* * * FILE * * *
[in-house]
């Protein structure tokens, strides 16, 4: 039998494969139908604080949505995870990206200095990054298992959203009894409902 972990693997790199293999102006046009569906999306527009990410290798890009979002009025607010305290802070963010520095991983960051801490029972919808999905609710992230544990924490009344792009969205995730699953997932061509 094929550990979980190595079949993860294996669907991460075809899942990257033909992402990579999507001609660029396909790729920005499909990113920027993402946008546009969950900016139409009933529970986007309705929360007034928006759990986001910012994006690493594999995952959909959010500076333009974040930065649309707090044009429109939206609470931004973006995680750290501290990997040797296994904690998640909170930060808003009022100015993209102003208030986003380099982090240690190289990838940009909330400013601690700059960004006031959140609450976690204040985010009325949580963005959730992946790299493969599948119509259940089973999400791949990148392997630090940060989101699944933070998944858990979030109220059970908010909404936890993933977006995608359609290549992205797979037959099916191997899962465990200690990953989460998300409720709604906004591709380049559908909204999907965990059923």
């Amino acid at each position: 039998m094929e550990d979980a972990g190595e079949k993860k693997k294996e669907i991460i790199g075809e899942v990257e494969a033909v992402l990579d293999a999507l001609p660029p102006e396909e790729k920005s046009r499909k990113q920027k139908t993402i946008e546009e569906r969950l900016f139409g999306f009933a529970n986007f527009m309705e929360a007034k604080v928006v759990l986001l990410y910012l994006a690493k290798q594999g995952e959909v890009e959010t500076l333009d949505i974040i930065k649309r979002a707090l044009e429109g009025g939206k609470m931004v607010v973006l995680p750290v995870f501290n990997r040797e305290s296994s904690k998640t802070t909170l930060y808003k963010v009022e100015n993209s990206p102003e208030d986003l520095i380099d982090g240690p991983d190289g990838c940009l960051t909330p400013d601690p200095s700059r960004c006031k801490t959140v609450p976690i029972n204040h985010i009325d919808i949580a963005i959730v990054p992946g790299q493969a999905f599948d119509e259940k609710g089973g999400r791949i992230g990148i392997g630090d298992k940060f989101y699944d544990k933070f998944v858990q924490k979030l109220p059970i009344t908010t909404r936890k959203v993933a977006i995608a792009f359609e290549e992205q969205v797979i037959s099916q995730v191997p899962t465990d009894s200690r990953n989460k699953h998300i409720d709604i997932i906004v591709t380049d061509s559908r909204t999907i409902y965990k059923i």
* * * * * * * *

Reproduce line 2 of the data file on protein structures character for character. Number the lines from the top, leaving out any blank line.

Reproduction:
């Protein structure tokens, strides 16, 4: 039998494969139908604080949505995870990206200095990054298992959203009894409902 972990693997790199293999102006046009569906999306527009990410290798890009979002009025607010305290802070963010520095991983960051801490029972919808999905609710992230544990924490009344792009969205995730699953997932061509 094929550990979980190595079949993860294996669907991460075809899942990257033909992402990579999507001609660029396909790729920005499909990113920027993402946008546009969950900016139409009933529970986007309705929360007034928006759990986001910012994006690493594999995952959909959010500076333009974040930065649309707090044009429109939206609470931004973006995680750290501290990997040797296994904690998640909170930060808003009022100015993209102003208030986003380099982090240690190289990838940009909330400013601690700059960004006031959140609450976690204040985010009325949580963005959730992946790299493969599948119509259940089973999400791949990148392997630090940060989101699944933070998944858990979030109220059970908010909404936890993933977006995608359609290549992205797979037959099916191997899962465990200690990953989460998300409720709604906004591709380049559908909204999907965990059923």